1915 – March 20

So I am not to get an English Brigade after all – a very great disappointment, but I have so much in life to thank God for and He knows that, I am as happy as ever.

The War Office offered me a Brigade, then they had to write to the India Office. Then the India Office woke up. And when people wake up they always say “No” – so did the India Office. So I am to go to India, what as, I do not know. The weather is splendid now but cold. On Thursday I had a trip on the river steamer with Germaine, violets, primroses and daffodils out. On Wednesday Mass for the Allies at the Cathedral. Mass was beautiful though pagan – might have been an old Roman ceremony in the days of Julius Caesar. But the sermon – oh the sermon – an hour of poor political twaddle from a Cardinal and not a word of religion or of anything spiritual just “Down with the Germans”. “They must be exterminated – they began the War!” and so on and so on ad nauseam for 1 hour! Ye gods! Never again, thank you.

Further entry

Goodbye to Germaine and Madame Delaporte and goodbye to Rouen. I left by the evening express and left my Barnes behind lamenting – he was a good fellow. Arrived Havre and stayed with Daisie.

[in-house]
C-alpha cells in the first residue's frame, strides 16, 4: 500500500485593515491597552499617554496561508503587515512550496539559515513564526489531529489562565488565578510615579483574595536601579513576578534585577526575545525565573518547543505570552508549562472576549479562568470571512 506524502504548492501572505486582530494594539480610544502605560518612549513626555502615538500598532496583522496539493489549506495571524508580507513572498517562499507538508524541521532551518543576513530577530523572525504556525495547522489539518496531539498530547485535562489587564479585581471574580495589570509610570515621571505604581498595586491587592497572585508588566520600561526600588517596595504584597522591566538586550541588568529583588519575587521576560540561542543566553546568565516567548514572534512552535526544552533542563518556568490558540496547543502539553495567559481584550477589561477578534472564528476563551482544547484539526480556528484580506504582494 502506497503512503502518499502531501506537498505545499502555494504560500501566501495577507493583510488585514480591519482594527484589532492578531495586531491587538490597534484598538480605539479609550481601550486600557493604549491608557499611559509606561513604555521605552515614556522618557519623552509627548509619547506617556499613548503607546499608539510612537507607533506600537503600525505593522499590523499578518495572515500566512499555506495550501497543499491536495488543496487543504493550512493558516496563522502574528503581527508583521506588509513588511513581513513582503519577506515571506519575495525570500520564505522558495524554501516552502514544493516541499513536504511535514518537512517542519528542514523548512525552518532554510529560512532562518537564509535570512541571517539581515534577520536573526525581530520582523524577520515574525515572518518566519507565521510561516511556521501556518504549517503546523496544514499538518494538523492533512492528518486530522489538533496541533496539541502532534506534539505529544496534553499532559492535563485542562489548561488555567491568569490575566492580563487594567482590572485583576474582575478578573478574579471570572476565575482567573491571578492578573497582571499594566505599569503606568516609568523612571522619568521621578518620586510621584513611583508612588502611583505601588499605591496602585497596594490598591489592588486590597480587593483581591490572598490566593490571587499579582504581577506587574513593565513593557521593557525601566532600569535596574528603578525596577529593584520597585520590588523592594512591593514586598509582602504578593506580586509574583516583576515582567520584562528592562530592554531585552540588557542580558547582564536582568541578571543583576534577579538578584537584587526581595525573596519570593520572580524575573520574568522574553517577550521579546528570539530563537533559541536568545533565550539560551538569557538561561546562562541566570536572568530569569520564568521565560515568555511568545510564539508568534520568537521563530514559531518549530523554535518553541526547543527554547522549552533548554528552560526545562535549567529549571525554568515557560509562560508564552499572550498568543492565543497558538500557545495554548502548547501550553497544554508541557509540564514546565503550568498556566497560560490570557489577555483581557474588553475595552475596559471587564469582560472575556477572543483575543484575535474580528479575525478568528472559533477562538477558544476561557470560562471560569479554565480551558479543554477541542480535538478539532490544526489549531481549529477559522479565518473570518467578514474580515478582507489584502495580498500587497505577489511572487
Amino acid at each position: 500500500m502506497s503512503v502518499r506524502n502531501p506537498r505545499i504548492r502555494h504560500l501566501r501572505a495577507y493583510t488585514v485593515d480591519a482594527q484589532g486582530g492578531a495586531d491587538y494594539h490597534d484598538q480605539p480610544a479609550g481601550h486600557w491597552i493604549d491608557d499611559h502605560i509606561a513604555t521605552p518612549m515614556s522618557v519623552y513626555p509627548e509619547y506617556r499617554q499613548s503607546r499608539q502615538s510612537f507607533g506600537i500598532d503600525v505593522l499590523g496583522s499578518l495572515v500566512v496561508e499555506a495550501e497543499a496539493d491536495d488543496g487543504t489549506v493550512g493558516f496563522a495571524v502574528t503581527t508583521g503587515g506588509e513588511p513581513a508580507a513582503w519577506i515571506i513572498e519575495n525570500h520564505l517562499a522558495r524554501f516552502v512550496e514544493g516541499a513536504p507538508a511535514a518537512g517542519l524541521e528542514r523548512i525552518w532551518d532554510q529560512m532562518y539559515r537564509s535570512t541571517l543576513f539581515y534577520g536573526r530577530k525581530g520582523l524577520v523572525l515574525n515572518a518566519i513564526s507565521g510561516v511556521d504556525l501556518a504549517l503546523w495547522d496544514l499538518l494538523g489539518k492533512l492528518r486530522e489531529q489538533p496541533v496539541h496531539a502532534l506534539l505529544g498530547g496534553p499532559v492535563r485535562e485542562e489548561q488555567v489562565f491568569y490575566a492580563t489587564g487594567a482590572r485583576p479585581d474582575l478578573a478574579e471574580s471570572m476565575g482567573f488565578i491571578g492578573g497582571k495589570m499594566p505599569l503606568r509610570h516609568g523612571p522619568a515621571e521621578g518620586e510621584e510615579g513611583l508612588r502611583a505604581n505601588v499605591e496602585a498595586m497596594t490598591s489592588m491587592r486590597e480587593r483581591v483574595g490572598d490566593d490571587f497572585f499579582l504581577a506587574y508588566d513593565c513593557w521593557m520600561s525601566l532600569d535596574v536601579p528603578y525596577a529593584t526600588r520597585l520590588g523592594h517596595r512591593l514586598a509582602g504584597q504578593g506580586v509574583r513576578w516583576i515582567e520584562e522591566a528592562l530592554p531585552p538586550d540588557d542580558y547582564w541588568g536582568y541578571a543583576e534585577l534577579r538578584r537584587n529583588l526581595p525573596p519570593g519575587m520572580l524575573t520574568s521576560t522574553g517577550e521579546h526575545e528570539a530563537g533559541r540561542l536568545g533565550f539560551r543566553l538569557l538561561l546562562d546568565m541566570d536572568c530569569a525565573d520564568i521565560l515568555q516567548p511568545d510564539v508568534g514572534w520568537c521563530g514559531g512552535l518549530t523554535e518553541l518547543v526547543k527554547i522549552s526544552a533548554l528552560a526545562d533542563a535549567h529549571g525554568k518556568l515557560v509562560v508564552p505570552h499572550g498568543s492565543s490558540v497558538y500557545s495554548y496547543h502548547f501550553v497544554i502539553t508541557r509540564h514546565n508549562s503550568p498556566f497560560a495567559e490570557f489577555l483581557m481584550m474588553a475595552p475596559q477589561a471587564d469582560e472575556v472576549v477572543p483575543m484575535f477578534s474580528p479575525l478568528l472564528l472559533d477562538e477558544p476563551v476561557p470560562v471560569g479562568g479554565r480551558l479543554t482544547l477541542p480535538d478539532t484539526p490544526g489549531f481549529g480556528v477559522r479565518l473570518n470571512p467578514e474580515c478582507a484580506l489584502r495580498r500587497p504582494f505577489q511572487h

1914 – September 7

We learnt what French shunting is like last night and Barnes was nearly killed. I made him move from beneath a wall of bacon, 60 lb. boxes, which looked dangerous and brought him over my end of the truck. No sooner done than we had a tremendous bang and the whole lot of about 100 boxes turned over just where he had lain and part shot right across between us without hitting either but flattening my bucket like a pancake – it might have been my head. Arrived Melun 5 a.m. Got train emptied and started back at 4.30 p.m., with awful scallywags on board. 40 wounded horses, 120 bus drivers and labourers specially enlisted and mostly drunk. The station line is a sight. Ground covered with biscuits, bread, straw, filth, German uniforms, empty tins, drums of petrol, gun wheels, saddlery and harness, all just as a child throws its toys into a corner of the nursery. Arrived Villeneuve 10.30 p.m., 15 miles in 6 hours.

1914 – August 31

Ward and I searched around and at last found our servants and kits. It takes 3 trains a day to feed our small army. My servant is trooper Barnes of the 20th Hussars. He sleeps in my truck and has the most awful night-mares when he yells and strangles imaginary Germans. Got rid of my horse, handed back to remount. A wounded British soldier with arm shattered lying on ambulance. French lady comes up, empties her purse on him (unconscious) and kneels down to kiss his hands.